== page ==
Hygienists and therapists should be able to prescribe medicines
Why can’t dental health professionals supply and administer specified medicines under ‘exemptions’, Michael Watson questions.
At a study day in Manchester this weekend, dental hygienists and therapists were discussing direct access and changes to the regulations to allow them to prescribe certain medicines, so called ‘exemptions’ for these two professionals, giving them an opportunity to improve patient care.
Currently, it is not possible for a dental hygienist or a dental therapist in the UK to sell, supply or administer local anaesthetics, topical anaesthetic and/or fluoride varnishes to a patient without having to first get a prescription (a patient specific direction) from a dentist, or under a so-called patient group direction.
Other health professionals such as midwives, paramedics, orthoptists and podiatrists can sell, supply and administer specified medicines without need for a doctor’s prescription, a mechanism known as exemptions.
So why not our health professionals?
The first hygienists were being trained before I was born.
When I was a dental student, a few miles down the road in New Cross, therapists were being trained albeit not with that title.
Throughout my professional life, there was a refusal amongst the ‘old and bold’ to recognise that anyone without the initials BDS or LDS after their name could make a valuable contribution to the care of patients.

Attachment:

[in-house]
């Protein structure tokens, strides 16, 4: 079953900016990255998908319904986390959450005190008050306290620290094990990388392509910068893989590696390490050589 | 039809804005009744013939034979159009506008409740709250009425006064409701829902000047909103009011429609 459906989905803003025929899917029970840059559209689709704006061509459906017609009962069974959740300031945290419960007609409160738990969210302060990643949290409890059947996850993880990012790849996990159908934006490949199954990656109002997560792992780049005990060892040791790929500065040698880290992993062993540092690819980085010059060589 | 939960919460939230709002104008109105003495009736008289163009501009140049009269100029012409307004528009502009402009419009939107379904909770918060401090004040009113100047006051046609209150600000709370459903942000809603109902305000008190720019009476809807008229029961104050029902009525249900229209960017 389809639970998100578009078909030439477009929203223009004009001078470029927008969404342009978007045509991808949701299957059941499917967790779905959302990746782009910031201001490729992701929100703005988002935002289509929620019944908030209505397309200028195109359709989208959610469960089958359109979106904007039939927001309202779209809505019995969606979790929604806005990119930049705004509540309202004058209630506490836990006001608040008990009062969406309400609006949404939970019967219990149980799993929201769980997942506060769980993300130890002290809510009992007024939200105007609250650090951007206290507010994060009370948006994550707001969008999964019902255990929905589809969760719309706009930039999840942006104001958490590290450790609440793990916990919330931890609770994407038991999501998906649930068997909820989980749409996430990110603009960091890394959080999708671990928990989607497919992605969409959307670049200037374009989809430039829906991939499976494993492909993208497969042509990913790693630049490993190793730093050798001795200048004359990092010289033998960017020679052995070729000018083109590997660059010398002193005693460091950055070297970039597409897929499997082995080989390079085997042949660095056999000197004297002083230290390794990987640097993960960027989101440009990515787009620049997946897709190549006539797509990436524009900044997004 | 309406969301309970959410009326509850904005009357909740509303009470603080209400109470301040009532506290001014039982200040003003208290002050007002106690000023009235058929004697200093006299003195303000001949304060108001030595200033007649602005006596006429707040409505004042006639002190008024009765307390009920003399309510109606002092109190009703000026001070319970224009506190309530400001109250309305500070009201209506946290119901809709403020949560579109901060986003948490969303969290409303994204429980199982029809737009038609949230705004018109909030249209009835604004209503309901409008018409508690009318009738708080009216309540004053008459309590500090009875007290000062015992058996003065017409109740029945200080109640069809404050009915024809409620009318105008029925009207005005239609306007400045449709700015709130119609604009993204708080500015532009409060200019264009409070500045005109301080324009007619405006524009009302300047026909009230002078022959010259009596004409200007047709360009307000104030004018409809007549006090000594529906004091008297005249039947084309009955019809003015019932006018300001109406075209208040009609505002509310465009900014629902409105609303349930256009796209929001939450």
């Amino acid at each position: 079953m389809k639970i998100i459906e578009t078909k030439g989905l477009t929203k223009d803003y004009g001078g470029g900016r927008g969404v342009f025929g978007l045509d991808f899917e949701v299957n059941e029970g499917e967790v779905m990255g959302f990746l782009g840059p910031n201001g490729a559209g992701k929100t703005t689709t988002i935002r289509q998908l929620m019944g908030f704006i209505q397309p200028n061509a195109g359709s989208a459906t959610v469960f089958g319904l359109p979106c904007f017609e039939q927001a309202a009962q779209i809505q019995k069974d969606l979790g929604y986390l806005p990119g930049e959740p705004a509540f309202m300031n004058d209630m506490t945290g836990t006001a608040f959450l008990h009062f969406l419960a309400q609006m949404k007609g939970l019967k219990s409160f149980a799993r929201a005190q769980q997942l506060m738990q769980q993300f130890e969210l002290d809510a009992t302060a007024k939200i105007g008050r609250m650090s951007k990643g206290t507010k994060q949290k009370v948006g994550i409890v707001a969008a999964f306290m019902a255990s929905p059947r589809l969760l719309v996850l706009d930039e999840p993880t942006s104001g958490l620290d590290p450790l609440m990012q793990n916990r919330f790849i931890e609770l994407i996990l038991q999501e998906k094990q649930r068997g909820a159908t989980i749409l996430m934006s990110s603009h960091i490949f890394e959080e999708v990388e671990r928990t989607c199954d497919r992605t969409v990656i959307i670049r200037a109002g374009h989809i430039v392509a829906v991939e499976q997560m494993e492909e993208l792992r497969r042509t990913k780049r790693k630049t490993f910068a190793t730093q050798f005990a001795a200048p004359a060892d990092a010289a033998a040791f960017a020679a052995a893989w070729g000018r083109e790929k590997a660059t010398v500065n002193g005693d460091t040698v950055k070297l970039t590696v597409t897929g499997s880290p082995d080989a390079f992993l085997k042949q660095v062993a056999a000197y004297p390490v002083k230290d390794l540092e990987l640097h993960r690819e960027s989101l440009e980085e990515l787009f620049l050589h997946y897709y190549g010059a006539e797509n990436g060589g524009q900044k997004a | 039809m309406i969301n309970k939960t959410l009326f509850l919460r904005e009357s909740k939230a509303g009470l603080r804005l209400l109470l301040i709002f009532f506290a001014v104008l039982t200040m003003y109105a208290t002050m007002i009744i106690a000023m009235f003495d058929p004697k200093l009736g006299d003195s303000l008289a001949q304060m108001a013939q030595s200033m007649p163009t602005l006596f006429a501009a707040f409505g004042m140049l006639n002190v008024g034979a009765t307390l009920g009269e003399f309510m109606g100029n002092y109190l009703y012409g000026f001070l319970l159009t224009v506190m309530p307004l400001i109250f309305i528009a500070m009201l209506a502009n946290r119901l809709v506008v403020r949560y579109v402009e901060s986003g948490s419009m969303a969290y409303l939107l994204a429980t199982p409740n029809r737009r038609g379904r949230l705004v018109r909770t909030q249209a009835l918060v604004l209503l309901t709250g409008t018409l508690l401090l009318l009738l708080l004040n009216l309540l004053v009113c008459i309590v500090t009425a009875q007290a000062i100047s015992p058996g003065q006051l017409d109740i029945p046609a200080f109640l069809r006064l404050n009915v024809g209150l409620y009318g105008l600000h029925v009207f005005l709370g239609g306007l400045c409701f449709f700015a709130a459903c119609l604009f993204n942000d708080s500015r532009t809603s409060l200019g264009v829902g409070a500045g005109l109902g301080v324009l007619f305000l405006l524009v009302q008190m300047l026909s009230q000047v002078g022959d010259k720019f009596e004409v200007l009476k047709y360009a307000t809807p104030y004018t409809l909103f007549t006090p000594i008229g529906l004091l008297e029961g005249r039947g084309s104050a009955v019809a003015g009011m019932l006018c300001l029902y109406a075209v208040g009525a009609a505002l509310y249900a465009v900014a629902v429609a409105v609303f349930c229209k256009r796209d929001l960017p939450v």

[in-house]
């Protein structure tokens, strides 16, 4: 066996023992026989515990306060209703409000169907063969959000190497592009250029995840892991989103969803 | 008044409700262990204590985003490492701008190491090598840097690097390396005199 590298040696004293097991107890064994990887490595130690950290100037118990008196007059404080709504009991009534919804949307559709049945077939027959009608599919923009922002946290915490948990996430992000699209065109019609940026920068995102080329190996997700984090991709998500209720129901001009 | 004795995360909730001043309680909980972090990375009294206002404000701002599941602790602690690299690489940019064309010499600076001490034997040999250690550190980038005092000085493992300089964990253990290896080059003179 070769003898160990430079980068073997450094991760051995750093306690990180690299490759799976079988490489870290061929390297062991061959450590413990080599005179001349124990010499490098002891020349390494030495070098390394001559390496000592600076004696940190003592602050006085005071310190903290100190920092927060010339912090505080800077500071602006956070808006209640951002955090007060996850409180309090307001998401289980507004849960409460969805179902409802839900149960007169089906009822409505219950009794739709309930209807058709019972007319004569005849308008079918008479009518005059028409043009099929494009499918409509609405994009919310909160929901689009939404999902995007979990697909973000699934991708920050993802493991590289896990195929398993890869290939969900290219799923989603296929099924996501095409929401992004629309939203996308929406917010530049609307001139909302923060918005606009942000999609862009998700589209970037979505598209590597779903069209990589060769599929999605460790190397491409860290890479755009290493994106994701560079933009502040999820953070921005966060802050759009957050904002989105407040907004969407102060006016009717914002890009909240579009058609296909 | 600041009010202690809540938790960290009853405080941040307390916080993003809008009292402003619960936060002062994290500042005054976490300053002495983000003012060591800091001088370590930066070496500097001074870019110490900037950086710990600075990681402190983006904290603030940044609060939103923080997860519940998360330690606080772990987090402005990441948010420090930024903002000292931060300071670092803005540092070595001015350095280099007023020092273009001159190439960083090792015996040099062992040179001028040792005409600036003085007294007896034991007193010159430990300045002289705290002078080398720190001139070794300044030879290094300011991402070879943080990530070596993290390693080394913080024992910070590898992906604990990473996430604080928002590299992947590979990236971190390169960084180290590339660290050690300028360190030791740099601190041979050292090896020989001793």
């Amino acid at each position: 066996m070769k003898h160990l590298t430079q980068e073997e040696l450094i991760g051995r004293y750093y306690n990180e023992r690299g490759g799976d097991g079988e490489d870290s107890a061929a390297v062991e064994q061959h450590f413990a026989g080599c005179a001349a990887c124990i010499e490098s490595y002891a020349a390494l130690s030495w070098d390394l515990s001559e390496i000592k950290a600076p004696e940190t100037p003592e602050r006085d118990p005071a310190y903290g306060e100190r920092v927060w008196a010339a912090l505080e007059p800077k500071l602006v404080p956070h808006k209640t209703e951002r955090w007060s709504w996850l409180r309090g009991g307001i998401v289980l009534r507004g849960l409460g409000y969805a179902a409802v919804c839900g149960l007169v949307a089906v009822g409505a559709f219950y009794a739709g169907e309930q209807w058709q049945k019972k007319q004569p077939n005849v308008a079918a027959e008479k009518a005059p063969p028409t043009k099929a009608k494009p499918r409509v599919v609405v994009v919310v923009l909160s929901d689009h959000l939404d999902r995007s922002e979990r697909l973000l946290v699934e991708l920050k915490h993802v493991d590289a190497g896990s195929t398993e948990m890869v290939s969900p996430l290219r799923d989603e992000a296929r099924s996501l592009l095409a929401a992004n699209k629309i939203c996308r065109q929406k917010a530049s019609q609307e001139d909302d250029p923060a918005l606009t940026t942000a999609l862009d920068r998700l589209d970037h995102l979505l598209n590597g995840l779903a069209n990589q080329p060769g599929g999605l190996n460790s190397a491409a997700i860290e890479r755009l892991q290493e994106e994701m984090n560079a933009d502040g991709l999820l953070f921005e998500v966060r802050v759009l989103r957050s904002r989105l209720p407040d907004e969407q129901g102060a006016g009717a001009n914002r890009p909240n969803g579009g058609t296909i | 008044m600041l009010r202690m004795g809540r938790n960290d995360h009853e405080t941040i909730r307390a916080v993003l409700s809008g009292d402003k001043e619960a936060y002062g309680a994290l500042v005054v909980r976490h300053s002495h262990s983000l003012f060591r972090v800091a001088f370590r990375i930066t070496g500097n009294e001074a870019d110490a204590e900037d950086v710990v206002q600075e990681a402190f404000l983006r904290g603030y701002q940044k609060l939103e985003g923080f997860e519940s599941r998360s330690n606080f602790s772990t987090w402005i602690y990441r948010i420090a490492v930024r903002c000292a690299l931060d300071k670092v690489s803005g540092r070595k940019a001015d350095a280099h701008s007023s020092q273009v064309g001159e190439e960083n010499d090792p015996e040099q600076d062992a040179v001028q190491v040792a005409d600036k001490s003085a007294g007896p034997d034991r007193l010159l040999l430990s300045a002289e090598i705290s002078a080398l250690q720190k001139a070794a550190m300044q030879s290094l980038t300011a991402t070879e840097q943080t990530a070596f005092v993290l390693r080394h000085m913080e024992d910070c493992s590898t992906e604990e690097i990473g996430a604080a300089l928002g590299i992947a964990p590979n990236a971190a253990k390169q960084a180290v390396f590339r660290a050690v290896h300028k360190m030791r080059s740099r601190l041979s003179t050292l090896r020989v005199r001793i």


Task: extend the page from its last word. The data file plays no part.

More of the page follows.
I hope that those days are over and that nowadays dentists accept hygienists and therapists as equals.
But some of the comments I see on social media give me cause for concern.
Dental hygienists and dental therapists are an important part of the workforce and they already play a valuable role in the care of patients and in supporting them with maintaining their good oral health.
But their full potential has been somewhat hampered.
Were they allowed to supply and administer some POM (prescription only medicines) items, dental hygienists and therapists would no longer need to interrupt the dentist during surgery and take up their valuable time.
Also, they would be able to perform the required treatment, even if the prescribing dentist was not available at all, meaning the patient would not be asked to return on another day in order to complete it.
Catch Michael Watson’s previous blogs:
Time for reform
Hopefully this reform will progress through the bureaucratic machine.
But it must not be the end.
The profession and the NHS must recognise that, although dentists will continue to agree a care plan with a patient, they do not need to be involved in every single course of treatment.
In the future patients will see different members of the dental team and perhaps only see a dentist when more complex treatment is needed or problems arise.
That is using the workforce efficiently and to good effect, but it is not allowed under current NHS rules.
The granting of exemptions is only the first step towards a system that involves the whole profession, not just dentists.